Dialup On Demand (was: [SHR] Miscellanious minor issues)
freerunner at newkirk.us
Sat Jan 31 10:41:41 CET 2009
On Sat, 31 Jan 2009 11:34:42 +1100 (EST), "NeilBrown" <neilb at suse.de>
> On Sat, January 31, 2009 2:55 am, Michael 'Mickey' Lauer wrote:
>> Ok cool, but how does this work internally? We want the framework to be
>> notified, not the ppp process (which we don't want to run all the time)
> On demand network connection is awkward to do in a completely general
> When an application makes a TCP connection, the kernel needs to choose a
> local address for "this" end of the connection. It chooses that
> based on the IP address of whichever interface will be the first
> hop of the outgoing connection.
> If you don't have that interface established, then there is no address
> or route, so the kernel will give up quite quickly - there is no where
> for user-space to hook in and make things work.
> One option is to always use a VPN through some base station.
> I think you can get OpenVPN to establish a connection on demand.
> So the kernel sees the OpenVPN interface and sends a packet to that.
> OpenVPN then brings up whatever network can be found and forwards the
> packet over the VPN and on the the Internet.
> You could probably set up something vaguely similar that works
> locally without needing a remove VPN server or even a VPN.
What about (which I expect will not be a candidate for an 'official'
get frameworkd talking to ip_queue or netlink. For example, we could:
Create a lowest-priority default route that hits lo, like:
route add default gw 127.127.127.127 dev lo metric 100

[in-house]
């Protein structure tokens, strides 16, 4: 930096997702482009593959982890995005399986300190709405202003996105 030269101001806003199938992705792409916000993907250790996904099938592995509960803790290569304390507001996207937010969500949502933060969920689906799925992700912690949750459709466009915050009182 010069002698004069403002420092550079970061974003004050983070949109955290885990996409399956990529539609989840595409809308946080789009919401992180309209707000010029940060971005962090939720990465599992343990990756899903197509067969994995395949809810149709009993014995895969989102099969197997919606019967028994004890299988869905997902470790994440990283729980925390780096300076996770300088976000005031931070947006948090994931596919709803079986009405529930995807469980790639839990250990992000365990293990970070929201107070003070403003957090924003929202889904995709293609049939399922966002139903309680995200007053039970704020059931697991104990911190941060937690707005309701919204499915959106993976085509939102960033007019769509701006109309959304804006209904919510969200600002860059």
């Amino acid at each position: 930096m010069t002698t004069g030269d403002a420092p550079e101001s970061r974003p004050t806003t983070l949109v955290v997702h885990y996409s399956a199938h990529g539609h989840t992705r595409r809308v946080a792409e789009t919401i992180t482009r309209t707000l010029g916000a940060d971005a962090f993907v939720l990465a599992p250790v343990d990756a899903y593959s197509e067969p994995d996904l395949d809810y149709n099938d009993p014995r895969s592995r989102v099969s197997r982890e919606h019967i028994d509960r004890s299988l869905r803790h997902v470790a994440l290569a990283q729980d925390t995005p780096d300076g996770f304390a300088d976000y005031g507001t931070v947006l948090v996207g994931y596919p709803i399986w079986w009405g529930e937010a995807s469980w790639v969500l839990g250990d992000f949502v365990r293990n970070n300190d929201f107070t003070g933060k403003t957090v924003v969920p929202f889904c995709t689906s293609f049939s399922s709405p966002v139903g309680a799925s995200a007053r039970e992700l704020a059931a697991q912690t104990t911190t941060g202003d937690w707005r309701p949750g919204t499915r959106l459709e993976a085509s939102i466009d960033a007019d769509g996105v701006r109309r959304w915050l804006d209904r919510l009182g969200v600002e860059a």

use ip_queue.ko. Write a userspace handler for the iptables QUEUE target.
(It's been a few years but I've written a couple, in c, use libipq - pretty
simple) The handler will receive every packet that is sent to it with a
firewall rule like:
iptables -A INPUT -d ! 127.0.0.0/8 -i lo -m limit --limit 1/sec -j QUEUE
iptables -A INPUT -d ! 127.0.0.0/8 -i lo -j DROP
Now whenever another route doesn't exist, the kernel presents outbound
packets to the queue handler. (up to one per second, and unspecified
--limit-burst is 5 - the second rule drops what doesn't get queued) The
handler gets to tell the kernel whether to accept or drop the packets, in
this case it'd be simplest probably to drop them. In the meantime,
however, it can tell the network manager (or whatever mechanism) to try to
bring up an interface. If that's successful then its newly-created route
takes precedence. (providing it has a lower metric than 100...)
It can also take a moment to examine the packets it's handed and decide -
based on whatever criteria desired - if it really needs to bring up an
interface or not. Like "if it's DNS fire it up, but if it's broadcasts
just ignore it". (those criteria could be handled in iptables actually,
but others would be harder, the things that frameworkd can offer like "is a
voice call in progress?" [if so, forget gprs] or "am I preparing to
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